The Energy Regulatory Commission of Mexico (CRE) has published new fuel regulations that allow for the blending and sale of up to 5.8 percent ethanol in the country’s fuel supply outside of three major metro areas of Mexico City, Guadalajara and Monterrey. The new fuel regulations will become effective in 60 days after publication, which took place today. This marks the first time in Mexico’s history that the country has established a policy of ethanol. Several U.S.-based organizations have been working to promote the export of American made ethanol and applauded this development.
“By approving new fuel standards that allow for ethanol blending at 5.8 percent rate throughout much of the country, the Mexican Energy Regulatory Commission has taken an important step forward in improving the quality of motor fuel provided to its citizens,” said Emily Skor, CEO of Growth Energy.
Skor continued, “These standards aren’t applied universally throughout the entire country, however, so there is certainly more progress to be made. Ethanol is a cleaner burning fuel additive that increases octane and reduces reliance on toxic cancer-causing additives. Our collective goal should be greater harmonization across all of North America on fuel regulations that embrace cleaner burning biofuels like ethanol because that is in the best interest of every mother, father and child. Growth Energy will continue to work with our public and private sector colleagues in Mexico to clearly demonstrate the value of ethanol to their environment, water quality, rural sector and consumers.”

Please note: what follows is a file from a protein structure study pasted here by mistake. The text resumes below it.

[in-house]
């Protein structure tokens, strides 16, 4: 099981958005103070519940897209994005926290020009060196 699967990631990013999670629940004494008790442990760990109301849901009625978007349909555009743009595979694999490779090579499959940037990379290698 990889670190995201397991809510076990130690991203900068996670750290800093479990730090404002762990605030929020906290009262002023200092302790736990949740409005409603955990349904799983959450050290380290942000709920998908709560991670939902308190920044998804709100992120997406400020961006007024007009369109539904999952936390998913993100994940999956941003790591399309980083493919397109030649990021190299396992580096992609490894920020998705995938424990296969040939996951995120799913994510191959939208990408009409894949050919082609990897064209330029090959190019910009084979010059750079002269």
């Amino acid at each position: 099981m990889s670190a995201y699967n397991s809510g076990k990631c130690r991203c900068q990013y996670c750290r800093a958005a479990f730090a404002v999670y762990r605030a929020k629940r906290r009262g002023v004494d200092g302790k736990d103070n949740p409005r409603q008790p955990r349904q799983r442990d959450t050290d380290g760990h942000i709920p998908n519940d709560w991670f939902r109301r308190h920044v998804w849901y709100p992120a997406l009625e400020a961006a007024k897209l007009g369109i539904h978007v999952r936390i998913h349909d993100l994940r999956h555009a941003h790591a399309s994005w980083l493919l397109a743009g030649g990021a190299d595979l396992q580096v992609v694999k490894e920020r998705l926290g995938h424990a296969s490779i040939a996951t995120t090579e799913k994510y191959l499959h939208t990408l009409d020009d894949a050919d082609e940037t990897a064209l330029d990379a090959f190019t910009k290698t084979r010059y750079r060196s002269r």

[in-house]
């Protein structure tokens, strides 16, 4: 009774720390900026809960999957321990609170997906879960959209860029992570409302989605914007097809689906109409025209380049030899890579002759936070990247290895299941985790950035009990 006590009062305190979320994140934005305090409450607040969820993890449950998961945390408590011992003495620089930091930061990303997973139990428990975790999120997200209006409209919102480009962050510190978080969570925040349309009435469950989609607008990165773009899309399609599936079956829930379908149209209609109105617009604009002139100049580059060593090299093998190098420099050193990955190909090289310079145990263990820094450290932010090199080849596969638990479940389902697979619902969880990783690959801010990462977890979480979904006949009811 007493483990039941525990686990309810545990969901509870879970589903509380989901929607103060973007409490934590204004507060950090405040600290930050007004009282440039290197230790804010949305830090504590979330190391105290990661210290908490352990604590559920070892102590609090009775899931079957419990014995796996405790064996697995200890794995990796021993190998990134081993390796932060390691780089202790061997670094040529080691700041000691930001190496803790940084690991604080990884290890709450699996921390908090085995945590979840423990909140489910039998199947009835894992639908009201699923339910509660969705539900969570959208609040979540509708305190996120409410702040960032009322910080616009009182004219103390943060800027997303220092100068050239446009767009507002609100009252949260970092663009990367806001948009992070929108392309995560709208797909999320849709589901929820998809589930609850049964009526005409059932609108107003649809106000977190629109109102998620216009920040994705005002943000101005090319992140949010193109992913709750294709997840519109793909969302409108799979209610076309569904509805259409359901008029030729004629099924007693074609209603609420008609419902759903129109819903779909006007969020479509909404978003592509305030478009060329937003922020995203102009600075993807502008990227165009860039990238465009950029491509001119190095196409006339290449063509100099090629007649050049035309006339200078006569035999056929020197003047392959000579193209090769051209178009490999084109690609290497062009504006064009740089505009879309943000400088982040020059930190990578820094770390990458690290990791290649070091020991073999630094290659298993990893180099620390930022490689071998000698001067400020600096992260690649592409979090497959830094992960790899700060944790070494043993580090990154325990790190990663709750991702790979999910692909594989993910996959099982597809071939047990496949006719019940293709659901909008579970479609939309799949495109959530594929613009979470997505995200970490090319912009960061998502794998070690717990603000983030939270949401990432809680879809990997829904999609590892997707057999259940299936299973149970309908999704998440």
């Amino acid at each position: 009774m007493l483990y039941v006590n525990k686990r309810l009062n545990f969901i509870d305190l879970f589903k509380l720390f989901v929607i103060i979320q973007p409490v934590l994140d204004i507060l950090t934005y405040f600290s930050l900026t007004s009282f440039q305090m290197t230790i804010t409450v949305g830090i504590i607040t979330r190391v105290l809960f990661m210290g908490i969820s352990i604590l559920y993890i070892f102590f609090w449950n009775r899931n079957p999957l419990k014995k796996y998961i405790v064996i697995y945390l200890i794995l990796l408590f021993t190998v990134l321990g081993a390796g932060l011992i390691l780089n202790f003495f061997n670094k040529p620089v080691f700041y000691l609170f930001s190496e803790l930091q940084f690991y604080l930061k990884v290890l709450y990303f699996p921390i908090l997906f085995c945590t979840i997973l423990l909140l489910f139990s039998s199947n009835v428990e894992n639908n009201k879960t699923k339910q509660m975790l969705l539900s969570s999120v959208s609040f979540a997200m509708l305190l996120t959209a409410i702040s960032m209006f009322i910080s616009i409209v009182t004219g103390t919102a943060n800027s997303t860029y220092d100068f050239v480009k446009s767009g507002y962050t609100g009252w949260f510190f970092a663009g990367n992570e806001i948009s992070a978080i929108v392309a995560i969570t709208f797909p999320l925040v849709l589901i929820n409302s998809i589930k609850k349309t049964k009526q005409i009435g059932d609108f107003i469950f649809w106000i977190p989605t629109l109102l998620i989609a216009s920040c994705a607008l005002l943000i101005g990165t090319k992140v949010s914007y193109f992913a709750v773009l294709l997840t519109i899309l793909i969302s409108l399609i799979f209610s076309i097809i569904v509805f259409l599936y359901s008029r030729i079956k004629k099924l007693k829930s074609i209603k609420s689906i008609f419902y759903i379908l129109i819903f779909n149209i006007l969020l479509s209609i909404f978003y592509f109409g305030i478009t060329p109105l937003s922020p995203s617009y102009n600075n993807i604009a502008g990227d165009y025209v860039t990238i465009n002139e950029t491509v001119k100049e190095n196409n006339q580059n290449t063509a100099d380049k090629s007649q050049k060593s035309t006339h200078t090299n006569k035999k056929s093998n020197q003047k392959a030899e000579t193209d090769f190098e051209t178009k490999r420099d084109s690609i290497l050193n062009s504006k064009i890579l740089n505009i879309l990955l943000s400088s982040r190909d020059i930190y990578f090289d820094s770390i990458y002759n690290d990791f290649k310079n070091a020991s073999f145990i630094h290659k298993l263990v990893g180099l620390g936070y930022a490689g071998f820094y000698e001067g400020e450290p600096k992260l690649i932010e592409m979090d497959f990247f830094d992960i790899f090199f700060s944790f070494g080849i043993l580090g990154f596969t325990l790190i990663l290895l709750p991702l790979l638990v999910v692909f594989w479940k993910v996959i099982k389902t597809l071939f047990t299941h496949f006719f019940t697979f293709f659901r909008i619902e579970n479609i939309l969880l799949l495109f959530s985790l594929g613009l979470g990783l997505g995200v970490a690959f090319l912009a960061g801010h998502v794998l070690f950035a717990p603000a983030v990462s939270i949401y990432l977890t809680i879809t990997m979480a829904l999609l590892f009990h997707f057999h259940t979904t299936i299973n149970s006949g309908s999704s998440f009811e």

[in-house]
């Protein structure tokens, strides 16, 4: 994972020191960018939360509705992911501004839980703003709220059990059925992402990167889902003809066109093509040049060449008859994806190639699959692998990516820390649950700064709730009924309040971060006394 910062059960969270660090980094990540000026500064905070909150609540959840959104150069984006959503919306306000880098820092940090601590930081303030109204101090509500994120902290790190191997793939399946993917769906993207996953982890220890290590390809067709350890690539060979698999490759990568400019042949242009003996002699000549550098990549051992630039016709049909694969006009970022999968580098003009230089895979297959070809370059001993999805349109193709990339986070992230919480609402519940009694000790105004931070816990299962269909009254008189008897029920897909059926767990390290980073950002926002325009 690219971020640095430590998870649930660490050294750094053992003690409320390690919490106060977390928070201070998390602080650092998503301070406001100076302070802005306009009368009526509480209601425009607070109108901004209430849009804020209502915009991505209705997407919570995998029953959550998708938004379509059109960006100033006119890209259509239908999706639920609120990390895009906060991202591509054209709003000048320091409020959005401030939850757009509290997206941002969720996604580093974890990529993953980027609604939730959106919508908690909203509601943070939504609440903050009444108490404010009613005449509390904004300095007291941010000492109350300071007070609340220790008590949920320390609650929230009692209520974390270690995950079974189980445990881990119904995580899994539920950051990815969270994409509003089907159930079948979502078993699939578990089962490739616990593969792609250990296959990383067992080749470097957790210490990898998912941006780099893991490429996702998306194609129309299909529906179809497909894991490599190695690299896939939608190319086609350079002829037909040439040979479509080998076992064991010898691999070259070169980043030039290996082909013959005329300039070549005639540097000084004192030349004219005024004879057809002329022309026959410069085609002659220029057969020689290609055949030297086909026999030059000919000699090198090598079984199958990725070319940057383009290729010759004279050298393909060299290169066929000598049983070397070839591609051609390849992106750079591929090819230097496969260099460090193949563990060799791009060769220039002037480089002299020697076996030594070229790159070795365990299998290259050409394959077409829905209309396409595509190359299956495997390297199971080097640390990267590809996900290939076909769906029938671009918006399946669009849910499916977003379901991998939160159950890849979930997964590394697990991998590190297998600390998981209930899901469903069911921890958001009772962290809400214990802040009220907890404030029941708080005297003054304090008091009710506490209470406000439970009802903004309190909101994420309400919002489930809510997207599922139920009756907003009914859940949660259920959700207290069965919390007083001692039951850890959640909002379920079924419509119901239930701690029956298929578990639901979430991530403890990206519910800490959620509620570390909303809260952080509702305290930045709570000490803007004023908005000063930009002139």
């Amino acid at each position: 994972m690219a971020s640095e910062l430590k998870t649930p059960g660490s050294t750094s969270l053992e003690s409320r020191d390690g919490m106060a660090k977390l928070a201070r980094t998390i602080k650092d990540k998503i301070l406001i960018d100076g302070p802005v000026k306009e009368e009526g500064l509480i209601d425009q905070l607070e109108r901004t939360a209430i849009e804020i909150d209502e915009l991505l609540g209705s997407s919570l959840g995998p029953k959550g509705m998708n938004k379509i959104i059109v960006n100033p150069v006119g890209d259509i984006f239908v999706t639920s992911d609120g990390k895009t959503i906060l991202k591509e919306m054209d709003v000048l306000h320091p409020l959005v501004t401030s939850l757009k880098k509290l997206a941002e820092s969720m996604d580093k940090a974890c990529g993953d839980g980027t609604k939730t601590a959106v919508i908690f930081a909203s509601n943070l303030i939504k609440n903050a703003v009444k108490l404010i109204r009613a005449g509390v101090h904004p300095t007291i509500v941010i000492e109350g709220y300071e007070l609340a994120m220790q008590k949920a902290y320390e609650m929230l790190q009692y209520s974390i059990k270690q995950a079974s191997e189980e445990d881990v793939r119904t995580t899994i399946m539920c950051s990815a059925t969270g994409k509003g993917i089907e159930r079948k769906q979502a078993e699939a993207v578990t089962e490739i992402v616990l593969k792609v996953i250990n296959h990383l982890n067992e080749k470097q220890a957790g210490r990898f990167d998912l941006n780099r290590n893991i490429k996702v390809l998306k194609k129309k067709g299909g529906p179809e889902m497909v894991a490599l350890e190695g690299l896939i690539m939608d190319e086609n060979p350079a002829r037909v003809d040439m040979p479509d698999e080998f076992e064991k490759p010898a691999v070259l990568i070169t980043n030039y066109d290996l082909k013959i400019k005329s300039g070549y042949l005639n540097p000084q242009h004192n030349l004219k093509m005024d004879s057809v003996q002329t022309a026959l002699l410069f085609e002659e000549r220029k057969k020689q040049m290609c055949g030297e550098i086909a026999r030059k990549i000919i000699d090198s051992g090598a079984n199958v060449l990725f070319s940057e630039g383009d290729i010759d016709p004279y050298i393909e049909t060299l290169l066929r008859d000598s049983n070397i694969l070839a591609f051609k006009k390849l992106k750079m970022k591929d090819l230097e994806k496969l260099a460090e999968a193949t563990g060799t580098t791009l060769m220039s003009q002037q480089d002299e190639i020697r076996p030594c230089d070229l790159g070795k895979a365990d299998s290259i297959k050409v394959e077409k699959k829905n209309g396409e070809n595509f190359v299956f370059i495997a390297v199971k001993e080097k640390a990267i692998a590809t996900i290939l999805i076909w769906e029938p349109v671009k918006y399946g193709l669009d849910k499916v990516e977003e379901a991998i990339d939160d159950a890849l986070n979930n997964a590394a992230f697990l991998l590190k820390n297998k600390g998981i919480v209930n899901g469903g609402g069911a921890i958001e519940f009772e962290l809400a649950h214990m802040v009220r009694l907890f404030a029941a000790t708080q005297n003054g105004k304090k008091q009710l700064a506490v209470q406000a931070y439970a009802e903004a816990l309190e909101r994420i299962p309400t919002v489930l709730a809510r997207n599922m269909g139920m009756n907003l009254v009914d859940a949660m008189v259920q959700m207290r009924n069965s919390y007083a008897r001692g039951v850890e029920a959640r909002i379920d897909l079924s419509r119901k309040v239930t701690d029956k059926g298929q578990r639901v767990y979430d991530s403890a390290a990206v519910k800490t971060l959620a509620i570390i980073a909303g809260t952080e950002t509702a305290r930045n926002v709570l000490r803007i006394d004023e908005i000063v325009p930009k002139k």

Tom Sleight, president and CEO of the U.S. Grains Council, said of the announcement, “We are pleased to see Mexico begin to embrace the inclusion of fuel ethanol in their gasoline. The U.S. Grains Council has worked in Mexico for many years and has seen enormous growth in that market’s demand for U.S. products of all types in the past two decades. We welcome this positive development related to ethanol use and what it could mean for furthering of the U.S.-Mexican trade partnership.”
He continued, “We look forward to continuing to work with our colleagues in the U.S. ethanol industry to provide Mexican regulators, fuel industry officials and the public with information that highlights the proven benefits ethanol can provide for air quality and rural economic development in their country. We are hopeful that all of Mexico will be able to achieve these benefits from ethanol use soon.”
Bob Dinneen, president and CEO of the Renewable Fuels Association (RFA), said, “The Mexican Energy Regulatory Commission should be commended for recognizing the positive role ethanol can play in advancing that country’s energy, economic and environmental policies. Ethanol blended gasolines can reduce all criteria pollutants – carbon monoxide, ozone, particulates and toxics. As a result, we believe the Commission has erred in excluding ethanol use from the three most populous cities.”
Dinneen added, “We will continue to work with our partners here and the Mexican government to assure the most up-to-date science is applied, providing the Commission with confidence the use of ethanol will help them in their effort to fight ozone pollution and provide a more open and competitive market for the benefit of Mexican consumers.”